Who Else Wishes They Never Had to Sleep?

Set down that third cup of coffee and take a moment to answer this: Are you getting enough sleep?

Anyone who knows me knows I’m the president of the “Sleep is overrated” club. A recent trip to the east coast for the She Speaks conference threw a monkey wrench in this outlook – I’m now tired 3 hours earlier than I used to be. And I’m still wanting to sleep until the same time each morning. Suddenly, after 7 years of life as mom (and the decade prior to that as an overachiever), I’m getting 8-9 hours of sleep a night.

The Earth has not ceased to rotate. My kids are still eating decent meals. My house looks the same. And I’ve lost no ground in writing or productivity. In fact, I’m actually getting more done than before the trip.  

How can this be?

You’re Less YOU Without Adequate Sleep

We all know the negatives to sleeping less than we ought to. Brain fog, low immunity, more wrinkles, less patience, more mistakes, worse moods. You could list 10 more right here, I’m sure. But here’s the real kicker: when we don’t get enough sleep, all those cumulative negative effects limit who we are – our strengths, dreams, vision and impact in our families, work and ministry. Consider this question from a recent WebMD post:

“If you’re a chronically sleep-deprived mother, just how enjoyable and productive will your time awake be?”*

What Sleep Does For Your Waking Dreams

  1. Helps you think clearly. “Brain fog” (a.k.a. “mommy brain”) is real, and having the right amount of sleep reduces that neurological effect so you can focus on your life and goals.
  2. Boosts your moods through cycles of light sleep,** which comes after the deeper, REM dreaming at the beginning of sleep (i.e. after that initial 5 hours that most of us live on exclusively each day). A better mood leads to a more positive life outlook, which gives your dreams and goals a chance.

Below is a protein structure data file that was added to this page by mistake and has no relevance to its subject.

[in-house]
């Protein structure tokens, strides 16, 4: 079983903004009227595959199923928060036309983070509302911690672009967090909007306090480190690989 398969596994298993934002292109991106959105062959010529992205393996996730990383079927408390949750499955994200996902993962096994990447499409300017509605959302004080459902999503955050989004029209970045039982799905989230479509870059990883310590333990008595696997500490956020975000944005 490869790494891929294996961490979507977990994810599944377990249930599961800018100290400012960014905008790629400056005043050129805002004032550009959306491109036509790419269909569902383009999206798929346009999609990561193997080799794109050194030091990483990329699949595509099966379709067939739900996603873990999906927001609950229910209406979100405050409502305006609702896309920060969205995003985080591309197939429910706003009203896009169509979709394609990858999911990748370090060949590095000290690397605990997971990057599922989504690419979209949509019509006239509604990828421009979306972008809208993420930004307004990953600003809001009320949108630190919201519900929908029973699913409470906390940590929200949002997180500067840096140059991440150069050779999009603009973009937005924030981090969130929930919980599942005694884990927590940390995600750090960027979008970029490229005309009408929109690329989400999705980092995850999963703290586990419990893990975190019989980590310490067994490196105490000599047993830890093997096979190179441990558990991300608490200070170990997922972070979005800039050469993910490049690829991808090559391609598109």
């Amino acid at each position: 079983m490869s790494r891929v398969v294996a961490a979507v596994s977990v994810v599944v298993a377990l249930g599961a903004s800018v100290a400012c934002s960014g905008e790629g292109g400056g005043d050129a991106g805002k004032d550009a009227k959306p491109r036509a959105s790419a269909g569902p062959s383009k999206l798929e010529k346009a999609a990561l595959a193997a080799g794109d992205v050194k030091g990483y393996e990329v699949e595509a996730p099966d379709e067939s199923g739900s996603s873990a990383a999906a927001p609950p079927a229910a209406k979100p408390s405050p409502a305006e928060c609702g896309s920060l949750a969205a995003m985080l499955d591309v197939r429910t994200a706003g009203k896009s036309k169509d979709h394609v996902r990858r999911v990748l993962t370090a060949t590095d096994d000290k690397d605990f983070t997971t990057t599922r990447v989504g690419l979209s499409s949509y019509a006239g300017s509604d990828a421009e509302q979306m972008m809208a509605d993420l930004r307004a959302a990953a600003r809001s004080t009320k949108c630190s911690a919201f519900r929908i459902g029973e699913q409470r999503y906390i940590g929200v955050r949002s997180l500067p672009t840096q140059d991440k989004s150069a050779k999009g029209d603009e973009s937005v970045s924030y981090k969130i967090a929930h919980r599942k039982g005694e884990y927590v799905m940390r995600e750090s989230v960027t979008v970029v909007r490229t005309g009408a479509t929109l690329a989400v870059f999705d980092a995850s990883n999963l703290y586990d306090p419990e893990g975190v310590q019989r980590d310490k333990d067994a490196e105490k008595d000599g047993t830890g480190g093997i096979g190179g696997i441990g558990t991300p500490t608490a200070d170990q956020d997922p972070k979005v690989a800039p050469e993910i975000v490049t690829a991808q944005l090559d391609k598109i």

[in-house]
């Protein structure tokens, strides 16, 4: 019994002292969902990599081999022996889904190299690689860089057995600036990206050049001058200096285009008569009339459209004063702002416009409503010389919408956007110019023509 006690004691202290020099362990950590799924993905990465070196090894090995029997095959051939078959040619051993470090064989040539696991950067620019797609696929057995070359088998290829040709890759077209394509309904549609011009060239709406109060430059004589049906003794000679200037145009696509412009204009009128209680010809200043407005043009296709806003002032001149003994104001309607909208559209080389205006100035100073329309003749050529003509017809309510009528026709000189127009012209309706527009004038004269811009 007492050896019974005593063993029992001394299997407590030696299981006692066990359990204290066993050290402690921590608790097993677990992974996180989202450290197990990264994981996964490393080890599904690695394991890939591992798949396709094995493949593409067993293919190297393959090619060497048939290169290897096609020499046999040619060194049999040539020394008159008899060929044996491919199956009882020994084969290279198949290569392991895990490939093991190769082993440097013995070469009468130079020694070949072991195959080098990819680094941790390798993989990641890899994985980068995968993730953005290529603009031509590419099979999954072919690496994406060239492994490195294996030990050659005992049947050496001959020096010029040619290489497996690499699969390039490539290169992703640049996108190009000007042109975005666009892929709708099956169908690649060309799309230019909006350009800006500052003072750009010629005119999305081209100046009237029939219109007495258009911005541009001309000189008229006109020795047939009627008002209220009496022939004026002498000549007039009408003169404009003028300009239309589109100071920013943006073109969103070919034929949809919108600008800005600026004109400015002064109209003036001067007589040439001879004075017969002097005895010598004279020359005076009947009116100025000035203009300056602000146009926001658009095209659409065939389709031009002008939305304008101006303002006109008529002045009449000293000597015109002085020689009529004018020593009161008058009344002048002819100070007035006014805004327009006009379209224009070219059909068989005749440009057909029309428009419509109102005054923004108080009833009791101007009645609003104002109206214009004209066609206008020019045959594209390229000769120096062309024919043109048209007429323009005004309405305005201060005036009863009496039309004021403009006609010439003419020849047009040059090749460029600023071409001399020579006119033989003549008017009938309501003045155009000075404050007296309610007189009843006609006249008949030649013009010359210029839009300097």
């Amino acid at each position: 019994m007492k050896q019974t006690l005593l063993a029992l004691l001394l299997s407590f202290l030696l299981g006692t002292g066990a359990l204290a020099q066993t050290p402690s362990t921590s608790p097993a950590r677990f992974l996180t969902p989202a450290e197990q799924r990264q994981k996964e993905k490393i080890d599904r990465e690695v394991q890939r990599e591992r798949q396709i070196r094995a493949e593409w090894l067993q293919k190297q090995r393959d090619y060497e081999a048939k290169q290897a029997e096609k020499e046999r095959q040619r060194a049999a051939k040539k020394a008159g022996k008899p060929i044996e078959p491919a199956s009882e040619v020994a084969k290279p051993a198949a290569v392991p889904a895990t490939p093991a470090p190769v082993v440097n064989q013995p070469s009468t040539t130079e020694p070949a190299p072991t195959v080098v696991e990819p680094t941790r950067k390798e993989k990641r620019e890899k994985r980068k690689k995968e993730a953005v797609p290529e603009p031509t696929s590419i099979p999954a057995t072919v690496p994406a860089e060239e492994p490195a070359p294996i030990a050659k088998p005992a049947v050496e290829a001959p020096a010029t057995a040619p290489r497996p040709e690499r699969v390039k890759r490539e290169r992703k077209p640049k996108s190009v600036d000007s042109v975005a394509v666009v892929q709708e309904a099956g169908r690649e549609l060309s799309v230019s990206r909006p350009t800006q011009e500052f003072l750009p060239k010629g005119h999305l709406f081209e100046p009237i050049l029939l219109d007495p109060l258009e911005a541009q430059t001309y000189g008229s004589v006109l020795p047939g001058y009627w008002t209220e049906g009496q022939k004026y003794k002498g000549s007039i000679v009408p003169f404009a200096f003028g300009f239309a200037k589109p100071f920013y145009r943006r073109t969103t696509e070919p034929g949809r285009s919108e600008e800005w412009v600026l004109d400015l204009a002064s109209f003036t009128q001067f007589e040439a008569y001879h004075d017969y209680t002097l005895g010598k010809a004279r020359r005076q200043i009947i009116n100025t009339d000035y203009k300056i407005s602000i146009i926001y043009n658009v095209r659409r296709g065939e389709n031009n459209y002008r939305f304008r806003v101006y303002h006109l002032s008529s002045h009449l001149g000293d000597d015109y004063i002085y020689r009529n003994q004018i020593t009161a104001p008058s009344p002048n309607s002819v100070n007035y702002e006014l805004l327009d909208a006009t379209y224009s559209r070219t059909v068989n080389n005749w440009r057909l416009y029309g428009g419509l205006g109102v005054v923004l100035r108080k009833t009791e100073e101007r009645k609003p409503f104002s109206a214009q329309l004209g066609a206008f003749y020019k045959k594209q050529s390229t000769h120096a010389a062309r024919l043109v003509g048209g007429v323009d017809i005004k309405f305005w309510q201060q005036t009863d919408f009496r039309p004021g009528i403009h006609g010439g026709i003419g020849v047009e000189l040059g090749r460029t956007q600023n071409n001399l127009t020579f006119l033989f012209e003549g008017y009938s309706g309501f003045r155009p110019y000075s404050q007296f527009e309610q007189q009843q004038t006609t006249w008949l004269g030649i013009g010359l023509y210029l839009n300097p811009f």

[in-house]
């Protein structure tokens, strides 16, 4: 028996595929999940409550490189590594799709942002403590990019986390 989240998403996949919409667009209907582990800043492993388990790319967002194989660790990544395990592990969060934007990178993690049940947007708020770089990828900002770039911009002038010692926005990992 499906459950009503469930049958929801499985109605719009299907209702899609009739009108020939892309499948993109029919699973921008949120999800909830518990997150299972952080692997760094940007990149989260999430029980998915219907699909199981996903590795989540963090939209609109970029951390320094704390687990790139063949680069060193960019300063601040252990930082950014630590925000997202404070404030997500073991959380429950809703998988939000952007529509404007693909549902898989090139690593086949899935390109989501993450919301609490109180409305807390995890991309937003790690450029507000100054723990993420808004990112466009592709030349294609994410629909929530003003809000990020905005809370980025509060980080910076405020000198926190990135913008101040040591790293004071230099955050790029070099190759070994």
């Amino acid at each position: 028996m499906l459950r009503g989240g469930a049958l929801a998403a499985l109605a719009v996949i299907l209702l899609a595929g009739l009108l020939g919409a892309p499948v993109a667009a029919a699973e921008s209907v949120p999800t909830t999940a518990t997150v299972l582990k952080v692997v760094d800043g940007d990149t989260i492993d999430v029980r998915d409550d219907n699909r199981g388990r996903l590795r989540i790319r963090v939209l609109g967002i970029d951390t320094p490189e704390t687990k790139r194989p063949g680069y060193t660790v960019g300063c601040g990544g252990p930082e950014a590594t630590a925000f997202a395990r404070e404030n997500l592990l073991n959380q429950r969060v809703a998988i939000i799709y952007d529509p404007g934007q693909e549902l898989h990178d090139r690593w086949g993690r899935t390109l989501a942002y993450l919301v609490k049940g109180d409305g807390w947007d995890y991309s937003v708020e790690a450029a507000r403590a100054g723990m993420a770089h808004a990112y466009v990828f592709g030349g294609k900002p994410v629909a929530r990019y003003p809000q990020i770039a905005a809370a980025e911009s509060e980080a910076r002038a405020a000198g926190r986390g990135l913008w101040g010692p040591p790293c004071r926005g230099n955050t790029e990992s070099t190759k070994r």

3. Boosts your creativity. As you pursue your life-dreams and press into living your strengths, you’ll face challenges. Creativity makes those challenges more like speed bumps than roadblocks as your mind works through problems at a subconscious level.

What to Do About It

  1. Not stress out. Getting stressed out about not sleeping enough will make it hard to sleep when you can.
  2. Listen to your body. When you’re tired tonight after the kids go to sleep, take a good, hard look at what you need to get done for home and work… and do the top 2 things. Then go to bed.
  3. Limit light before bedtime. Artificial light tricks our bodies into thinking it’s still daytime, which makes it easy to not listen to our bodies.
  4. Take naps. Set a timer for 15-20 minutes (in the afternoon or part of the time your kids nap) and let yourself rest before you tackle the chores, bills or to-do list.
  5. Stay away from caffeine late in the afternoon or evening. Everyone’s body is different, so work with this one. For me, caffeine after 3:30 p.m. means I’m up all night.
  6. Commit to looking at your sleep habits, honestly, and to taking care of yourself. There are a thousand and one ways people recommend to improve and get more sleep, but ultimately, it’s about doing what helps you live your life fully in your strengths – making a difference in the world around you.

How are you doing with sleep these days?

* From “Moms and Sleep Deprivation” by R. Morgan Griffin on WebMD
**From “What Are Dreams: Inside the Sleeping Brain” by Nova, 2009.

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